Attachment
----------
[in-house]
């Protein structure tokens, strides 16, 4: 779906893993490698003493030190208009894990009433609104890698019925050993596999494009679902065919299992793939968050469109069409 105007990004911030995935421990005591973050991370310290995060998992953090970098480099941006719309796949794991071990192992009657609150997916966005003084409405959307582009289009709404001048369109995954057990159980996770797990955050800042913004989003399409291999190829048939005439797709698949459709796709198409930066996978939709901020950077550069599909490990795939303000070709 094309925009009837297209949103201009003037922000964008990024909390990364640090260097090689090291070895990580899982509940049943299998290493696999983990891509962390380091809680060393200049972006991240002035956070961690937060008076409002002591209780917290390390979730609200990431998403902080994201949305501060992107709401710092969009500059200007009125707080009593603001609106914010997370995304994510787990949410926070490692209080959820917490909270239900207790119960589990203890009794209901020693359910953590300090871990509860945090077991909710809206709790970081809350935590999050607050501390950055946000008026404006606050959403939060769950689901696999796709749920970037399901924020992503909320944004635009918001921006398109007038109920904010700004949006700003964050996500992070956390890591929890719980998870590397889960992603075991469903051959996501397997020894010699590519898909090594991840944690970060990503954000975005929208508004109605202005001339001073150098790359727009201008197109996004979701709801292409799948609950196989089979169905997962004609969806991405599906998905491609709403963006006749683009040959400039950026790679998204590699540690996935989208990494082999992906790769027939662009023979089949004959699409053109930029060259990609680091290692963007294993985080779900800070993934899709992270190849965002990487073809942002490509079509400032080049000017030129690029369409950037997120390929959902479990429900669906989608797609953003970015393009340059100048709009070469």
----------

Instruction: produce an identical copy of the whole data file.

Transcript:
[in-house]
């Protein structure tokens, strides 16, 4: 779906893993490698003493030190208009894990009433609104890698019925050993596999494009679902065919299992793939968050469109069409 105007990004911030995935421990005591973050991370310290995060998992953090970098480099941006719309796949794991071990192992009657609150997916966005003084409405959307582009289009709404001048369109995954057990159980996770797990955050800042913004989003399409291999190829048939005439797709698949459709796709198409930066996978939709901020950077550069599909490990795939303000070709 094309925009009837297209949103201009003037922000964008990024909390990364640090260097090689090291070895990580899982509940049943299998290493696999983990891509962390380091809680060393200049972006991240002035956070961690937060008076409002002591209780917290390390979730609200990431998403902080994201949305501060992107709401710092969009500059200007009125707080009593603001609106914010997370995304994510787990949410926070490692209080959820917490909270239900207790119960589990203890009794209901020693359910953590300090871990509860945090077991909710809206709790970081809350935590999050607050501390950055946000008026404006606050959403939060769950689901696999796709749920970037399901924020992503909320944004635009918001921006398109007038109920904010700004949006700003964050996500992070956390890591929890719980998870590397889960992603075991469903051959996501397997020894010699590519898909090594991840944690970060990503954000975005929208508004109605202005001339001073150098790359727009201008197109996004979701709801292409799948609950196989089979169905997962004609969806991405599906998905491609709403963006006749683009040959400039950026790679998204590699540690996935989208990494082999992906790769027939662009023979089949004959699409053109930029060259990609680091290692963007294993985080779900800070993934899709992270190849965002990487073809942002490509079509400032080049000017030129690029369409950037997120390929959902479990429900669906989608797609953003970015393009340059100048709009070469």